POZ Review: Morrissey - World Peace Is None Of Your Business
by Zac Lomas, edited by Erik van Rheenen
All hail the flustered messiah of the jaded world; the provocateur known as Morrissey has returned after five years of veganism, celibacy, or whatever prevented him from releasing new music. I write this as only Morrissey would see fit to take his persona and music, with a dash of cynicism. It’s been a rocky year for the one they call Moz; several ailments have crippled multiple tours but with last year’s release of his autobiography his profile has raised once more. His tenth studio album, World Peace is None of Your Business, serves as one of his most musically diverse records to date that doesn’t sway far from the usual lyrical content but puts into perspective how aware the man sees his popularity and persona in the modern world.
The title track cuts to the heart of its subject, declaring the mission statement of all government to be of police brutality and taxing the common man to his lowest economic abilities. “You poor little fool” he croons to his masses making what one would assume is a State of the World declaration to his listeners who wouldn’t expect anything less of him. It’s a cautionary track masked with a grand build up clanging like church bells with the help of his longtime band. It’s wonderful to see his crew take such a giant leap in sound often possessing either a Latin or Middle Eastern sound to back up often gut cutting riffs and louder-than-bombs drums.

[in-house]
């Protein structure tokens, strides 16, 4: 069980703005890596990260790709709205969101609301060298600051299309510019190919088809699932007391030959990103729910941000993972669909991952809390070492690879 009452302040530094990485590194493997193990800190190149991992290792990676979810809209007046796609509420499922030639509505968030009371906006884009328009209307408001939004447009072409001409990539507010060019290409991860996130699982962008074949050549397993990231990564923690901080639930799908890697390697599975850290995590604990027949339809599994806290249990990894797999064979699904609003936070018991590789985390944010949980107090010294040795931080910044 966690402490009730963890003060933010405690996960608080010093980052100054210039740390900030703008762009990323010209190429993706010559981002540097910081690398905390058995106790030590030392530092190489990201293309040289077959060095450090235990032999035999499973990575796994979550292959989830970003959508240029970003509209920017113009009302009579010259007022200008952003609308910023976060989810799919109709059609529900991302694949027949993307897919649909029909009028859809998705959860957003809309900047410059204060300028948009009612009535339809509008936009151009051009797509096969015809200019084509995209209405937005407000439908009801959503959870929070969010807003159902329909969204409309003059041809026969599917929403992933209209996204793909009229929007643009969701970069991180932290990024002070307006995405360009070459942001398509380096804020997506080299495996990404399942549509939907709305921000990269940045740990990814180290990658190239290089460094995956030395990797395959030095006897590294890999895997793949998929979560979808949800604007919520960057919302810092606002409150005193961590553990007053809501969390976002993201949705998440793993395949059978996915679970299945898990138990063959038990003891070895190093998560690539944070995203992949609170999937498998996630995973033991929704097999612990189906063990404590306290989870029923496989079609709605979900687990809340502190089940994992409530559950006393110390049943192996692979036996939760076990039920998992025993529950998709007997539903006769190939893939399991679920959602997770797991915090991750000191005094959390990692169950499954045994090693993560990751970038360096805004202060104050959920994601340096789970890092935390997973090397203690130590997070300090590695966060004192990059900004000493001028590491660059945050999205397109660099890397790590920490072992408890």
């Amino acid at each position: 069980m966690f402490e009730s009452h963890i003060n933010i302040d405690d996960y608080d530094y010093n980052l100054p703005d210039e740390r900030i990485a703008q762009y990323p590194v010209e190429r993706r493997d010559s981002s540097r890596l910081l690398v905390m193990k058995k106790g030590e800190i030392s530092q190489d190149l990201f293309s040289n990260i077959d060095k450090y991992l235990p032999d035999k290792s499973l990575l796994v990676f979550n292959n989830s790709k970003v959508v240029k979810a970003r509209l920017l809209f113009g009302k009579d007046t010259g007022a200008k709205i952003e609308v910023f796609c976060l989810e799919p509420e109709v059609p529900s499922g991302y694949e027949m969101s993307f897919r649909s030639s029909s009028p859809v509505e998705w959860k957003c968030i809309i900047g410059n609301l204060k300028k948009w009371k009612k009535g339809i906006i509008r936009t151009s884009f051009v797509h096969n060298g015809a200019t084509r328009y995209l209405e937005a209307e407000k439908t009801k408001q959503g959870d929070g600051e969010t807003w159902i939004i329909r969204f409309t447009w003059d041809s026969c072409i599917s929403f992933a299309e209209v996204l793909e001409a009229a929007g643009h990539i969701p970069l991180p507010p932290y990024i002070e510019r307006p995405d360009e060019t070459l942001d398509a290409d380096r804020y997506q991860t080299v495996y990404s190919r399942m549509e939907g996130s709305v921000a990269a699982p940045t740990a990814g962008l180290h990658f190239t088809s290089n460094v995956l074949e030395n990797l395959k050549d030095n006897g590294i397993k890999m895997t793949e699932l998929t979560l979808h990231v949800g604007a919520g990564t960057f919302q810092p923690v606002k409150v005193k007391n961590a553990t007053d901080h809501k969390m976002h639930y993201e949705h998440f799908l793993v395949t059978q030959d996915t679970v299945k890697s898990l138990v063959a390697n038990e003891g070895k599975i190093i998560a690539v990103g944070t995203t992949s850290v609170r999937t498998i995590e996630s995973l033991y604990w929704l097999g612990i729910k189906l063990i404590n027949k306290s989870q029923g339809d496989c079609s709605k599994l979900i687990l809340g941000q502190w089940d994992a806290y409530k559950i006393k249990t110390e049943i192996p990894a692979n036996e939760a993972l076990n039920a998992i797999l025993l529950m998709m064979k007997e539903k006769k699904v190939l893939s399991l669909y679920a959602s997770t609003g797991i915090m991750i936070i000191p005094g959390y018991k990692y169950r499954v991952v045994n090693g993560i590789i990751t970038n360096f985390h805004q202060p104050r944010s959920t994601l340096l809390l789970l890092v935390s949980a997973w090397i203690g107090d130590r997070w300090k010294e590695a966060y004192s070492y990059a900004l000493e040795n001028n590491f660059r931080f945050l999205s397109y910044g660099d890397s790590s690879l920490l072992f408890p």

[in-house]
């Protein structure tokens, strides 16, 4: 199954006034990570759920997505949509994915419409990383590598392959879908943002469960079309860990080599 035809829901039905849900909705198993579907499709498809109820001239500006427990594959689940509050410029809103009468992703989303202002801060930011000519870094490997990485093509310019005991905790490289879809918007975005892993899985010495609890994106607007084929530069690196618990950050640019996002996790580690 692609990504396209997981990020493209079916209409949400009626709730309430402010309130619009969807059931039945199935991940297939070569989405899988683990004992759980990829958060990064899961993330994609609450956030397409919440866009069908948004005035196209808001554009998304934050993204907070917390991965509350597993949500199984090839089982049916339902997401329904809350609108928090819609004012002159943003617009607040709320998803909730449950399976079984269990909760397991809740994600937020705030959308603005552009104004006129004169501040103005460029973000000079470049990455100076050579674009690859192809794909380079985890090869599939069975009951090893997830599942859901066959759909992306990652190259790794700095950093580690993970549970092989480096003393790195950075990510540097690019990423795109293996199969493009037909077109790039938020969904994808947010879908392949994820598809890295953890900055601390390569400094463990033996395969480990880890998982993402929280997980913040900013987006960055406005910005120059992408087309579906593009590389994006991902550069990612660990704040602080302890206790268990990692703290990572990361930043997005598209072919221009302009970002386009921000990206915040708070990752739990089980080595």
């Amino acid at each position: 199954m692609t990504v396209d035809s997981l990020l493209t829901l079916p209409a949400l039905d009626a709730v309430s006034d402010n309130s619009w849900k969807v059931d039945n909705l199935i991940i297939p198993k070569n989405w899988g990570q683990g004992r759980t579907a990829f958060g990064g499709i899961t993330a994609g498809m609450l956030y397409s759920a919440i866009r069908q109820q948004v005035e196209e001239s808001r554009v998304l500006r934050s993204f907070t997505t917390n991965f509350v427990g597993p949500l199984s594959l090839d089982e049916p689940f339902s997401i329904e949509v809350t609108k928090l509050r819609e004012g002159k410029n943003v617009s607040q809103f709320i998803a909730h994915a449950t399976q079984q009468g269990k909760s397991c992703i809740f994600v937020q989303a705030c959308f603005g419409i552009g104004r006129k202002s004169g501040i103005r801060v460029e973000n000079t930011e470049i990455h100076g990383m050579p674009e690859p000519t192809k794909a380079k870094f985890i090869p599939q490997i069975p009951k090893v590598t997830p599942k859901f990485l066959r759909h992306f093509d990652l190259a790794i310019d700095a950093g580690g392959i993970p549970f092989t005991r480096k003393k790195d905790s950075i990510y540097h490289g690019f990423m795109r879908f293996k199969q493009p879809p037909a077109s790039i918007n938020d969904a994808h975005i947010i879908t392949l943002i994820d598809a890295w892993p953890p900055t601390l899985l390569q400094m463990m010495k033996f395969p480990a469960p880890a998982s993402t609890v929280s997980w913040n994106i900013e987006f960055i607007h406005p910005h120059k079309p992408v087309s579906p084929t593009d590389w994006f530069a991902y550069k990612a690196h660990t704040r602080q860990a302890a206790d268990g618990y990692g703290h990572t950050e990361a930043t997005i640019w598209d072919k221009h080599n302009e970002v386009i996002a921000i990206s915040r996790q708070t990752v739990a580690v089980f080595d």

“Neal Cassady Drops Dead” features some of the grittiest guitars in Morrissey’s discography with a flavor for the samba, peppering a tale of Allen Ginsberg wallowing over the body of his lover. As hard hitting as it tends to be his world is more down in the dumps than usual and while World Peace… leaps and segues from track to track perfectly it is often slow moving and lacks the pep of his last effort, 2009’s “Years of Refusal.” However there is a certain glow of love still present as on “Kiss Me a Lot” a track whose inspired emotions would have fit perfectly early on in his solo career. “Staircase at the University” is another track that is reminiscent of his past work, with a tale of a student pressured into good grades committing suicide assisted by glowing background music that is giddy with Top 40 style.